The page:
The study, released by the Centers for Disease Control and Prevention, analyzed 314 patients and found that those who tested positive for the virus were twice as likely to have eaten at a restaurant in the previous two weeks as those who tested negative.
“We want people to understand as society opens back up where the risks are for Covid-19,” said Dr. Wesley Self, a doctor and researcher at Vanderbilt University and an author of the study.
Dr. Self said he believed in retrospect that the researchers should have made the distinction between indoor and outdoor dining.
Gov. Andrew M. Cuomo announced on Wednesday that New York City would lift its prohibition on indoor dining on Sept. 30, allowing restaurants to operate at one-quarter indoor capacity. In July, the governor and Mayor Bill de Blasio halted a plan to resume indoor dining, citing concerns about a resurgence of the virus. (The conditions of outdoor dining are considered less risky.)
Last month, data from a number of states and cities showed that community outbreaks had centered on restaurants and bars. Contact tracers in Maryland found that 12 percent of new cases in July were traced to restaurants, and in Colorado, 9 percent of outbreaks were traced to bars and restaurants. The patients in the new study were treated at 11 hospitals in California, Colorado, Maryland, Massachusetts, Minnesota, North Carolina, Ohio, Tennessee, Utah and Washington.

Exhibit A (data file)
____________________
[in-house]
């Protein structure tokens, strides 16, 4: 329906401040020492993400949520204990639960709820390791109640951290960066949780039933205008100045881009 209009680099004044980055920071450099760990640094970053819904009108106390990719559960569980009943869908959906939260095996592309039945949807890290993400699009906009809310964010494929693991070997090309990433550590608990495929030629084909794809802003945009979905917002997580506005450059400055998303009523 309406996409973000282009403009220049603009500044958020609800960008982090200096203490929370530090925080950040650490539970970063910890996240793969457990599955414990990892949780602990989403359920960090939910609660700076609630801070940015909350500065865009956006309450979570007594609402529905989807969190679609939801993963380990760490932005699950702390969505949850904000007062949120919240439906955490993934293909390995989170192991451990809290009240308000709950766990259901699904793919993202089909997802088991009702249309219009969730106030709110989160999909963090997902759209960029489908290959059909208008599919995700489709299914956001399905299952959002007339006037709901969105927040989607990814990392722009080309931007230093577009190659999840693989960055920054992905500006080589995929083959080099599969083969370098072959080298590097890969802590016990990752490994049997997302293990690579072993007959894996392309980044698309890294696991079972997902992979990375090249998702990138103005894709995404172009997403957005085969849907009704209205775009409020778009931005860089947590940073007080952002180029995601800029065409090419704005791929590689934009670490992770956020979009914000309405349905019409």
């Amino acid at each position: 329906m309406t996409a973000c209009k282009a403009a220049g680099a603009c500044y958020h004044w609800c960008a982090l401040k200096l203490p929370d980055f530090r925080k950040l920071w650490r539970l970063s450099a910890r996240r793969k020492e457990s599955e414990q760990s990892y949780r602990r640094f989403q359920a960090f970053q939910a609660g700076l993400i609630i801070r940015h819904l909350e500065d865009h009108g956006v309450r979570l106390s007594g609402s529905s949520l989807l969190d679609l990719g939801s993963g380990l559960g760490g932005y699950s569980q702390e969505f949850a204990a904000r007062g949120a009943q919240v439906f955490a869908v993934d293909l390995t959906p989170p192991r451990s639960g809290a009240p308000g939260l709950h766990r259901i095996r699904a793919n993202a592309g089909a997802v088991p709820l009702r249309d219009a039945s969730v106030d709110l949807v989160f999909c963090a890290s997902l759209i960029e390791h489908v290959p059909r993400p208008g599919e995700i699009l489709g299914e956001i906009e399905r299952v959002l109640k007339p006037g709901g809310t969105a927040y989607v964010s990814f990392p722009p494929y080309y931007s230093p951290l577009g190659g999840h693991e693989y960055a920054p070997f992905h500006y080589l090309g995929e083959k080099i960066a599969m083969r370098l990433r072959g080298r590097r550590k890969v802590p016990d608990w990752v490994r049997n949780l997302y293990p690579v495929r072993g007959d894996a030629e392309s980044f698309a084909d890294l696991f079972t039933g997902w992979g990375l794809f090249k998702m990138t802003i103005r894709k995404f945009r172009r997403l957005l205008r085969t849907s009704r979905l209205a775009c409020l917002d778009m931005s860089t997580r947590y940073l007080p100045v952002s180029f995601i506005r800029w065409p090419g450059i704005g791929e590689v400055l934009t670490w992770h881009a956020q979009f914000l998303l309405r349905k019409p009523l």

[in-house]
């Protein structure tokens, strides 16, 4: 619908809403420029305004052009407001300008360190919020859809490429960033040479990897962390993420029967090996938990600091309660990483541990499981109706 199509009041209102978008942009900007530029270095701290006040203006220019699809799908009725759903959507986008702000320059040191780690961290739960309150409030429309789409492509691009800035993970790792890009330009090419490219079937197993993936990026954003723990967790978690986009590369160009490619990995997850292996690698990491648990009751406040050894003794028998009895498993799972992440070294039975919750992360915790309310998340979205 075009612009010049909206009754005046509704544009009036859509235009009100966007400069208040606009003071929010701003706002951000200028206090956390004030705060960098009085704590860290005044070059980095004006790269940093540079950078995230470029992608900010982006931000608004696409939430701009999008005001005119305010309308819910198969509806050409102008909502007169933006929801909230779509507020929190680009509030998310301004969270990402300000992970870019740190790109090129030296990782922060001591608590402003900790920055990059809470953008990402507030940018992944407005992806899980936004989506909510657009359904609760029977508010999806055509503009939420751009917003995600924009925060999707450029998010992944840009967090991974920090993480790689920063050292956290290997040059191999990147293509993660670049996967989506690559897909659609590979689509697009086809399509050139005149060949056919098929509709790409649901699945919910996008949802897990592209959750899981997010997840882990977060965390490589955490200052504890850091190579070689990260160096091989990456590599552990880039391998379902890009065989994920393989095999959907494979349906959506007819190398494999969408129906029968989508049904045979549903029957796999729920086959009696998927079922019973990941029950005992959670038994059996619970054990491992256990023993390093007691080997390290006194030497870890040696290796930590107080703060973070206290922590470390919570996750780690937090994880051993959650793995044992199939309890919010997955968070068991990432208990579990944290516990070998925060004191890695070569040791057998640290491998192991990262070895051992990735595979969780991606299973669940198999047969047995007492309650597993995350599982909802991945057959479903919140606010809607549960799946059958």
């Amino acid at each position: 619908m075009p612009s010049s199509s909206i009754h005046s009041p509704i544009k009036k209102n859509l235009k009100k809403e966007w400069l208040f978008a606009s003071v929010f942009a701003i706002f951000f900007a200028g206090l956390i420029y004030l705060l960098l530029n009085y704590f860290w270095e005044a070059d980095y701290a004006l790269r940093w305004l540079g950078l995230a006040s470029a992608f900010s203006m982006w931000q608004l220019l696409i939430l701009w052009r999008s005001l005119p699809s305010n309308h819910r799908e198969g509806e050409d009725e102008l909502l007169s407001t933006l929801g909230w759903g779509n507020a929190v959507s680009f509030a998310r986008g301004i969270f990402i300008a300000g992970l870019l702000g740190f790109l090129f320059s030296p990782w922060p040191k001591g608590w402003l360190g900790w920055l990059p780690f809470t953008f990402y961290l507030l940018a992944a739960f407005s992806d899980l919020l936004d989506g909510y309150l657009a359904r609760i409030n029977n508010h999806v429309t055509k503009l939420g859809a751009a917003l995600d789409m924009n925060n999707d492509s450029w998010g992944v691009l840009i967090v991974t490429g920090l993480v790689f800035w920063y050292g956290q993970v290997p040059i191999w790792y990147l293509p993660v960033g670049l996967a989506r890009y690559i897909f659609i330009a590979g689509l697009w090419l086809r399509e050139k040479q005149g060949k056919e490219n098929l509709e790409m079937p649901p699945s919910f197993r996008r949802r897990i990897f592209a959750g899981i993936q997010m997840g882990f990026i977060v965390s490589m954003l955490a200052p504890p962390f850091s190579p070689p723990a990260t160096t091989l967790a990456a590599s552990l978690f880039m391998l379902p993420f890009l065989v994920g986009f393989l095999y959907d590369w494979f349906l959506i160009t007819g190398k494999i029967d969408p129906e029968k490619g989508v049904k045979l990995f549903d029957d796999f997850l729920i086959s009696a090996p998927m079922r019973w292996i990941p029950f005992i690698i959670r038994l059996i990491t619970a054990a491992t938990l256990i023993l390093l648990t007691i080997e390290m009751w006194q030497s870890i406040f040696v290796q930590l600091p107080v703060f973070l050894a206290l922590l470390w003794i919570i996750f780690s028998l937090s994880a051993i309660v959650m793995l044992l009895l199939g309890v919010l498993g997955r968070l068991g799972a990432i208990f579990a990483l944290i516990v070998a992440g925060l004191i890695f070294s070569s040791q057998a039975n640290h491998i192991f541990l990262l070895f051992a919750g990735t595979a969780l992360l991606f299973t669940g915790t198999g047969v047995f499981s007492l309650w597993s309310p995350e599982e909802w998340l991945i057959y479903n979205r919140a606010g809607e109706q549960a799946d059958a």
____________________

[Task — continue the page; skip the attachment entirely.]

Some researchers have urged caution in interpreting the findings of the new C.D.C. study.
“The way folks have interpreted this study is that going to a restaurant causes Covid,” said Zack Cooper, an associate professor of public health at the Yale School of Public Health. “That isn’t what this type of study is designed to show. What this shows is people who have Covid were more likely to have been in restaurants.”
Dr. Cooper said dining in restaurants was probably associated with increased risk because it puts people in proximity with others who are not exercising caution in limiting their exposure to the virus. He said researchers needed to be careful in studying the risks of common activities, given the challenges for the general public in interpreting statistical findings.